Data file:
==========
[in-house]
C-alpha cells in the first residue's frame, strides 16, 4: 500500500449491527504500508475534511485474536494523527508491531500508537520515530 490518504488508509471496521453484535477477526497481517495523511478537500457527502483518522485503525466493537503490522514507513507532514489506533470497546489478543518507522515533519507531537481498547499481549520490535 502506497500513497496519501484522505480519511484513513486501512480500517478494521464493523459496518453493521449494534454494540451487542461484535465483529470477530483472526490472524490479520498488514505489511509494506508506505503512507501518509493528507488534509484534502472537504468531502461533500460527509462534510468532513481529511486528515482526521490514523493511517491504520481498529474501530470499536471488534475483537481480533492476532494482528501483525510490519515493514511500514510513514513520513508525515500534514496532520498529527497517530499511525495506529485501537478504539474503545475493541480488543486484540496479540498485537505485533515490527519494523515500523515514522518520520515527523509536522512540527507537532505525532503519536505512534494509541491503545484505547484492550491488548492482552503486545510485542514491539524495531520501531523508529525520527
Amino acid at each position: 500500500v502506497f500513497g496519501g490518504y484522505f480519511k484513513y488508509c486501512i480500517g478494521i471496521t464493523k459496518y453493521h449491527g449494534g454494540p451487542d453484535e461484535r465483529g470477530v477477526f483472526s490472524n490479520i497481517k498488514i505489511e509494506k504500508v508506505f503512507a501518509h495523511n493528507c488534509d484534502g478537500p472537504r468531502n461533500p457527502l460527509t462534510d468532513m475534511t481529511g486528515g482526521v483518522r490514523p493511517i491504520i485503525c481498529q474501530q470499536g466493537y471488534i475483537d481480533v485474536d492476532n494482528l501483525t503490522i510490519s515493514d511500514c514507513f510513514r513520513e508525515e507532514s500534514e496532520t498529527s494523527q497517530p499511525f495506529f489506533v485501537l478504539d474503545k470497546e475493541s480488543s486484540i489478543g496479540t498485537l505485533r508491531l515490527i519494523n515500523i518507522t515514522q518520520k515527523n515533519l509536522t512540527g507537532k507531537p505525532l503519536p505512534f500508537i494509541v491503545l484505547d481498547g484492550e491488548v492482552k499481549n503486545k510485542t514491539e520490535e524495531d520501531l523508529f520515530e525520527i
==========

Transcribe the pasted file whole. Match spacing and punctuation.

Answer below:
[in-house]
C-alpha cells in the first residue's frame, strides 16, 4: 500500500449491527504500508475534511485474536494523527508491531500508537520515530 490518504488508509471496521453484535477477526497481517495523511478537500457527502483518522485503525466493537503490522514507513507532514489506533470497546489478543518507522515533519507531537481498547499481549520490535 502506497500513497496519501484522505480519511484513513486501512480500517478494521464493523459496518453493521449494534454494540451487542461484535465483529470477530483472526490472524490479520498488514505489511509494506508506505503512507501518509493528507488534509484534502472537504468531502461533500460527509462534510468532513481529511486528515482526521490514523493511517491504520481498529474501530470499536471488534475483537481480533492476532494482528501483525510490519515493514511500514510513514513520513508525515500534514496532520498529527497517530499511525495506529485501537478504539474503545475493541480488543486484540496479540498485537505485533515490527519494523515500523515514522518520520515527523509536522512540527507537532505525532503519536505512534494509541491503545484505547484492550491488548492482552503486545510485542514491539524495531520501531523508529525520527
Amino acid at each position: 500500500v502506497f500513497g496519501g490518504y484522505f480519511k484513513y488508509c486501512i480500517g478494521i471496521t464493523k459496518y453493521h449491527g449494534g454494540p451487542d453484535e461484535r465483529g470477530v477477526f483472526s490472524n490479520i497481517k498488514i505489511e509494506k504500508v508506505f503512507a501518509h495523511n493528507c488534509d484534502g478537500p472537504r468531502n461533500p457527502l460527509t462534510d468532513m475534511t481529511g486528515g482526521v483518522r490514523p493511517i491504520i485503525c481498529q474501530q470499536g466493537y471488534i475483537d481480533v485474536d492476532n494482528l501483525t503490522i510490519s515493514d511500514c514507513f510513514r513520513e508525515e507532514s500534514e496532520t498529527s494523527q497517530p499511525f495506529f489506533v485501537l478504539d474503545k470497546e475493541s480488543s486484540i489478543g496479540t498485537l505485533r508491531l515490527i519494523n515500523i518507522t515514522q518520520k515527523n515533519l509536522t512540527g507537532k507531537p505525532l503519536p505512534f500508537i494509541v491503545l484505547d481498547g484492550e491488548v492482552k499481549n503486545k510485542t514491539e520490535e524495531d520501531l523508529f520515530e525520527i